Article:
Rutter, D.R. and Quine, L. and Chesham, D.J. (1995) Predicting safe riding behavior and accidents - Demography, beliefs, and behavior in motorcycling safety. Psychology & Health, 10 (5). pp. 369-386. ISSN 0887-0446.
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A prospective national survey of British motorcyclists was designed, to examine the relationships between beliefs about safe riding, behaviour on the roads, and accidents and spills. At Time 1, 4100 riders were sent a postal questionnaire to tap their beliefs about safe riding and their self-reported behaviour on the roads in the previous year. Half the sample received a questionnaire based on the Theory of Reasoned Action (Fishbein and Ajzen, 1975) and half received a questionnaire based on the Health Belief Model (Rosenstock, 1966; Janz and Pecker, 1984). Twelve months later, at Time 2, respondents were asked to complete a second questionnaire, in which they reported their behaviour and accident history in the intervening period. The most important behavioural predictor of spills and accidents was found to be a factor which measured violations - breaking the law and rules about safe riding. Law and rule breaking was strongly predicted by demographic factors, particularly age, sex, and experience, and by beliefs. We conclude that beliefs about safe riding do predict riding behaviour, which in turn predicts accident involvement, and that beliefs are best seen as mediators between demographic inputs, such as age and experience, and behavioural outcomes.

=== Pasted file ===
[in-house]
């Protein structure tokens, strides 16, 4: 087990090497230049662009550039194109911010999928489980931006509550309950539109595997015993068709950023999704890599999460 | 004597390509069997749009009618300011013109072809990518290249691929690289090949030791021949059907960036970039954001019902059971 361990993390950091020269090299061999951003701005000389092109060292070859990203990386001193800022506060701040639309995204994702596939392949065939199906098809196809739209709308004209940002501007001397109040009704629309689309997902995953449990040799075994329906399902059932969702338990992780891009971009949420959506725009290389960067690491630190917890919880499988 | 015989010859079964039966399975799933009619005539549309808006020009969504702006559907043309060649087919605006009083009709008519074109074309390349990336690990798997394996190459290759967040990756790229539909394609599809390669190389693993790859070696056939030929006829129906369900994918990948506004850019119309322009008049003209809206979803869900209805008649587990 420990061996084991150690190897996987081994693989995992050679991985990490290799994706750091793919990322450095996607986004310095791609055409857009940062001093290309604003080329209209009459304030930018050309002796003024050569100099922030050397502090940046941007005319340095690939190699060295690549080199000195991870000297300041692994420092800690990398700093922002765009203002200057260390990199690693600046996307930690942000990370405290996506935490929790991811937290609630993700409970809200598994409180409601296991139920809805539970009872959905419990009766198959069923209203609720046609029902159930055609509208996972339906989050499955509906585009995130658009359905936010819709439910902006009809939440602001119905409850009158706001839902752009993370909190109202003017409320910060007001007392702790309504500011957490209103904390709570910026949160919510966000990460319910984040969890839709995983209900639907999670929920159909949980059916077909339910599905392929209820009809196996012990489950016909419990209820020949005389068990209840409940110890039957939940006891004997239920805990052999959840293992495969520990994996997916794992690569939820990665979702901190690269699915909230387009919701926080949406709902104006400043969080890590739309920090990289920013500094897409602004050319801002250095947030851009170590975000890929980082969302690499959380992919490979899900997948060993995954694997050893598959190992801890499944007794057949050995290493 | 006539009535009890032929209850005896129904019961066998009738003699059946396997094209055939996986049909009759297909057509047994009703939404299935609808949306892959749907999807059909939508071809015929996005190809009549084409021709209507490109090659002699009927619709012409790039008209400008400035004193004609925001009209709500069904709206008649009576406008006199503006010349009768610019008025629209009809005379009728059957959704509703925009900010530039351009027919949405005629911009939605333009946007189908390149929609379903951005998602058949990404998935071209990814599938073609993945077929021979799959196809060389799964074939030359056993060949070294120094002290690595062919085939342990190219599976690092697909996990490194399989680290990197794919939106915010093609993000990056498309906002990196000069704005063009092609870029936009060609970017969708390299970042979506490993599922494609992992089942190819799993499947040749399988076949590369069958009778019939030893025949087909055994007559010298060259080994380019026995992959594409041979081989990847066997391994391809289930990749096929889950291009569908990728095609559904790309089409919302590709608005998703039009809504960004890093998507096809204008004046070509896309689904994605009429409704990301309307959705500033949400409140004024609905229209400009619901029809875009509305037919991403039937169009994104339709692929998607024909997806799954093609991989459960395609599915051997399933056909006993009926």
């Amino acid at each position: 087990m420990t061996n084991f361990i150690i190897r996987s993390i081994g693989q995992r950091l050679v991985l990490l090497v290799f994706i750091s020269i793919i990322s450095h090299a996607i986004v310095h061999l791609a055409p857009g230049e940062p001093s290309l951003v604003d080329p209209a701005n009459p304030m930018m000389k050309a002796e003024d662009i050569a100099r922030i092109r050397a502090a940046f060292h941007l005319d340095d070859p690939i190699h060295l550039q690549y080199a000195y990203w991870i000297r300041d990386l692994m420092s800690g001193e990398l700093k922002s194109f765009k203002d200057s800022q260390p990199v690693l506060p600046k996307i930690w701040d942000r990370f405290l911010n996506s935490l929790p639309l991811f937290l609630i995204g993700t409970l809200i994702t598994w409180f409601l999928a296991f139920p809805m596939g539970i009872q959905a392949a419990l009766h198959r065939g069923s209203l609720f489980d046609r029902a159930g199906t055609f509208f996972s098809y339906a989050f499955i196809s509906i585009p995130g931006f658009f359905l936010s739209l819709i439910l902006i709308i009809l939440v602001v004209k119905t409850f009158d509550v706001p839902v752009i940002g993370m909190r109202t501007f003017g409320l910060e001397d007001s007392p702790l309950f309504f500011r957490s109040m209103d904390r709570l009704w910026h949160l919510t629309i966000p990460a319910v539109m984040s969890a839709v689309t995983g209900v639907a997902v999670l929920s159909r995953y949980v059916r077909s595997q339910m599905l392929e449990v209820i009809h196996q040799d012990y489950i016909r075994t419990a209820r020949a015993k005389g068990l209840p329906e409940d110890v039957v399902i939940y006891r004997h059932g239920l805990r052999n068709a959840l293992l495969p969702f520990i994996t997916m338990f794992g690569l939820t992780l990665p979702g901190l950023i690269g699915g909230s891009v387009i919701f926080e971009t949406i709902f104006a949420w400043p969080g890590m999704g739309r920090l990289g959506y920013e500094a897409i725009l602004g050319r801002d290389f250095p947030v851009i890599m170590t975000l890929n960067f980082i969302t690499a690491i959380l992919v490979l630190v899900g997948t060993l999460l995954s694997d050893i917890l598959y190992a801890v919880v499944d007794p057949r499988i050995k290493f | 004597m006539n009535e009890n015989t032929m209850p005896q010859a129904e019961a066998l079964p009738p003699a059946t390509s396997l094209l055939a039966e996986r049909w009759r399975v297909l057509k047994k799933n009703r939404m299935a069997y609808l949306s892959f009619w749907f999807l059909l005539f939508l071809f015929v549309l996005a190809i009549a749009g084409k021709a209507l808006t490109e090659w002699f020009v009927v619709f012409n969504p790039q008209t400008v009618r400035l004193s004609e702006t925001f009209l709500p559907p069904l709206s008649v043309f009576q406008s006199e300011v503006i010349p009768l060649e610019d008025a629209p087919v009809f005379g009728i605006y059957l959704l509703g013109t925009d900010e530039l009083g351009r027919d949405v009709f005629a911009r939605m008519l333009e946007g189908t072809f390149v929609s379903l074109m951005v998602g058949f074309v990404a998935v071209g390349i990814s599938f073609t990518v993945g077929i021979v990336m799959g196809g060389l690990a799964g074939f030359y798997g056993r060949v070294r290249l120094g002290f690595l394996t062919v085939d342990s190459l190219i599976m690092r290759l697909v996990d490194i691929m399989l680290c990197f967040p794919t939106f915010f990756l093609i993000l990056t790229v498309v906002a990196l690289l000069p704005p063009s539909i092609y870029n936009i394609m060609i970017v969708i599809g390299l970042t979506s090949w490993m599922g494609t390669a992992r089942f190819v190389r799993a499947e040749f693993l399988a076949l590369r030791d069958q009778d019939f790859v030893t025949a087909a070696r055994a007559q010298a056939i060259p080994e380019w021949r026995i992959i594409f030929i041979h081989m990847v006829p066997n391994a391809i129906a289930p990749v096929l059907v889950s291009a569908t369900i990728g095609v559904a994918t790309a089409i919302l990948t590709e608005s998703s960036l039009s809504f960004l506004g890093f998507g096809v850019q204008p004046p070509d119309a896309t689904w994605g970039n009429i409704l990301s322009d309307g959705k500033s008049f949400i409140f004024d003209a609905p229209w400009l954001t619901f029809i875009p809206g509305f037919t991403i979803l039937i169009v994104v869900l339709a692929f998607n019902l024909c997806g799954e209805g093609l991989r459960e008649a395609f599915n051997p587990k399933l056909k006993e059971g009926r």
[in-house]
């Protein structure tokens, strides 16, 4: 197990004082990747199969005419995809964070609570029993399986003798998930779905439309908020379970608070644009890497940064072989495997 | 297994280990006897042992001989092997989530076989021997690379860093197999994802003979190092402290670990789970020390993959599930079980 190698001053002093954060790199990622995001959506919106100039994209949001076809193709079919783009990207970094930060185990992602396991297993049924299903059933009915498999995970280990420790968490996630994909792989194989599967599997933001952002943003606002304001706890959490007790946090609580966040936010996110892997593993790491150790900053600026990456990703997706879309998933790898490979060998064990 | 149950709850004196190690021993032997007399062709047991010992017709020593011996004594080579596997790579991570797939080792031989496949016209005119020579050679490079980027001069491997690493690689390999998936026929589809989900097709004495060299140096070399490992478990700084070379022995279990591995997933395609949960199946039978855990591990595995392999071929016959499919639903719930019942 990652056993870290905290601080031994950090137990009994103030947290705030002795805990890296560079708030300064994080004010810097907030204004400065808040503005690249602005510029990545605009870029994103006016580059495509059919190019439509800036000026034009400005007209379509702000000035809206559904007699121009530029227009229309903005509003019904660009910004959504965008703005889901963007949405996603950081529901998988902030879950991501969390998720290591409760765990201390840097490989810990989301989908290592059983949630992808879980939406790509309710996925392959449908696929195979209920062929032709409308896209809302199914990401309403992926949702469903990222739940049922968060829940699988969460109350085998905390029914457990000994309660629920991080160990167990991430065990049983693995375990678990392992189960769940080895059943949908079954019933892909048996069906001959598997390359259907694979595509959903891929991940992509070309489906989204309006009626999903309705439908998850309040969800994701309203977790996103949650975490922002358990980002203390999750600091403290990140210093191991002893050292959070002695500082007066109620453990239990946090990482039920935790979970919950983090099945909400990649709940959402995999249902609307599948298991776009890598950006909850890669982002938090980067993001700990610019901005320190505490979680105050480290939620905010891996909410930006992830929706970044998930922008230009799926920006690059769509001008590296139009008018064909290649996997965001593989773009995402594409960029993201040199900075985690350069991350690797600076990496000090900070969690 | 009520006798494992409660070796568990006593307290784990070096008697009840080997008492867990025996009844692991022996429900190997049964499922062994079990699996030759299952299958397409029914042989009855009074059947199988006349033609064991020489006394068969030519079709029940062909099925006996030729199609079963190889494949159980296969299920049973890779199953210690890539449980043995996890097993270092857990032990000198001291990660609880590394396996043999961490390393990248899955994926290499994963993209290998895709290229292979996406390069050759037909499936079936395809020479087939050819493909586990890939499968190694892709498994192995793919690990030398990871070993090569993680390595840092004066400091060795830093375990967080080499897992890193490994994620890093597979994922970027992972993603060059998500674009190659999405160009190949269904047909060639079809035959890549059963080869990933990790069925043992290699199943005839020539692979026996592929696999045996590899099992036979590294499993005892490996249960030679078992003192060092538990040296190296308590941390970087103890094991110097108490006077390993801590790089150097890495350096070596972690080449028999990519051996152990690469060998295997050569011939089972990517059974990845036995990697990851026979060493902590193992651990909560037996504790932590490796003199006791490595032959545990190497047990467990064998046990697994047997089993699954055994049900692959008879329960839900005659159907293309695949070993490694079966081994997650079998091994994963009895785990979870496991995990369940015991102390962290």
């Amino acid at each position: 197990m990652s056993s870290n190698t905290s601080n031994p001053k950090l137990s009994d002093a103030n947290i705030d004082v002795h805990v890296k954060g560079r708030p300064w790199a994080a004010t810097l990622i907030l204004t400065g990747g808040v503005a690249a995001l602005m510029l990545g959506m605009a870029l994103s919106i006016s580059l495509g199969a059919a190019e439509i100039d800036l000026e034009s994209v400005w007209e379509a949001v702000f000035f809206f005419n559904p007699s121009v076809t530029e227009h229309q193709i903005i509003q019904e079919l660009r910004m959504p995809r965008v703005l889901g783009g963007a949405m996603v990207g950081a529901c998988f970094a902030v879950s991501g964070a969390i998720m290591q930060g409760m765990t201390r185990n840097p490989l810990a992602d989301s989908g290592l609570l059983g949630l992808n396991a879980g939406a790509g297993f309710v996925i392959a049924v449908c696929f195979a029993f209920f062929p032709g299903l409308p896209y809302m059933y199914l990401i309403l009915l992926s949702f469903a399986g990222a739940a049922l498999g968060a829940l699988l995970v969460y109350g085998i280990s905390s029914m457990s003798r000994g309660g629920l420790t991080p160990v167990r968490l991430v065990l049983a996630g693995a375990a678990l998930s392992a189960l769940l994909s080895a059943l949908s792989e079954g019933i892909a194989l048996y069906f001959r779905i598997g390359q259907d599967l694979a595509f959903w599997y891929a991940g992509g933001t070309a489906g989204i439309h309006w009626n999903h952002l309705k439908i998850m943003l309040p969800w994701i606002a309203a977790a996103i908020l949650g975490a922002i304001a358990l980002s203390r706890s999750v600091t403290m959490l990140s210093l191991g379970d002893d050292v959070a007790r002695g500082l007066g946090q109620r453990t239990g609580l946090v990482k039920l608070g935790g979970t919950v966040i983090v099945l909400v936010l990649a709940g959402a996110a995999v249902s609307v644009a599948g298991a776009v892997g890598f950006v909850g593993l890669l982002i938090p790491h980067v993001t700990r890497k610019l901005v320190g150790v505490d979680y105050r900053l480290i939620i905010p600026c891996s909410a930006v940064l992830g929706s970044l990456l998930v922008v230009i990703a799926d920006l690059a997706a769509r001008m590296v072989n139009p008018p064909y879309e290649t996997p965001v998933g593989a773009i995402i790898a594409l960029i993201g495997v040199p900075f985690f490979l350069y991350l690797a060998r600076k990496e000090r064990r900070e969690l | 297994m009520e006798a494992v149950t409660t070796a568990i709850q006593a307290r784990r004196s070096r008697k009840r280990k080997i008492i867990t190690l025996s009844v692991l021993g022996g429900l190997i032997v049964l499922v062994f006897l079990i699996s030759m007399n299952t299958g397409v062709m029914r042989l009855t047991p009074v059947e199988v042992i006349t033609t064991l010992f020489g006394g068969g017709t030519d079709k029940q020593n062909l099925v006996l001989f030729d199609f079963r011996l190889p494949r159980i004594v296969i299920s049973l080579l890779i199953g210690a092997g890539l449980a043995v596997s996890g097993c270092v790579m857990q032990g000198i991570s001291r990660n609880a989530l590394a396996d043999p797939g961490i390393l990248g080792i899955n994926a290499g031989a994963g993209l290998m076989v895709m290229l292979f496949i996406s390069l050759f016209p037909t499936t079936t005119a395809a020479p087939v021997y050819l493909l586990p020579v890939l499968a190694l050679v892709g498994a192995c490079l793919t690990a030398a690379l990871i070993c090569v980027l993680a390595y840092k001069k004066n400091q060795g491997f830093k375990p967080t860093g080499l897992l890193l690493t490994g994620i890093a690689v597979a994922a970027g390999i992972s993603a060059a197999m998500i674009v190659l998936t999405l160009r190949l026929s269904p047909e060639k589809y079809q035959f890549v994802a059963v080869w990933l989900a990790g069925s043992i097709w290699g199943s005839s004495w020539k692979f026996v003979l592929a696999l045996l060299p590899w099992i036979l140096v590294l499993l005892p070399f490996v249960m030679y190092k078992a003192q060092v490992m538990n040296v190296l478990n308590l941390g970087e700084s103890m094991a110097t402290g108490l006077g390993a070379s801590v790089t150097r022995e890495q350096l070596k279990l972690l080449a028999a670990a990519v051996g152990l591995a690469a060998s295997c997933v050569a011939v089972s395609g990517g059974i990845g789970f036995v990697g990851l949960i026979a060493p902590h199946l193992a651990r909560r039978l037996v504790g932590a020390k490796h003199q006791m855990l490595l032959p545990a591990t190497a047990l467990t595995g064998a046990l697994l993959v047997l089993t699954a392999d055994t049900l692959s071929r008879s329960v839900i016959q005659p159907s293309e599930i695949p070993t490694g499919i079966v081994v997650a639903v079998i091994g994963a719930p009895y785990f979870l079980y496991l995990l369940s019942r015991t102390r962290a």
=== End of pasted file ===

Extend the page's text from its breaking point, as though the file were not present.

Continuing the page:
|Uncontrolled keywords:||MOTORCYCLING SAFETY; DEMOGRAPHY; BELIEFS|
|Subjects:||R Medicine > RA Public aspects of medicine|
|Divisions:||Faculties > Social Sciences > School of Social Policy Sociology and Social Research > Centre for Health Services Studies|
|Depositing User:||I.T. Ekpo|
|Date Deposited:||30 May 2009 18:20|
|Last Modified:||21 Mar 2013 09:37|
|Resource URI:||http://kar.kent.ac.uk/id/eprint/19010 (The current URI for this page, for reference purposes)|
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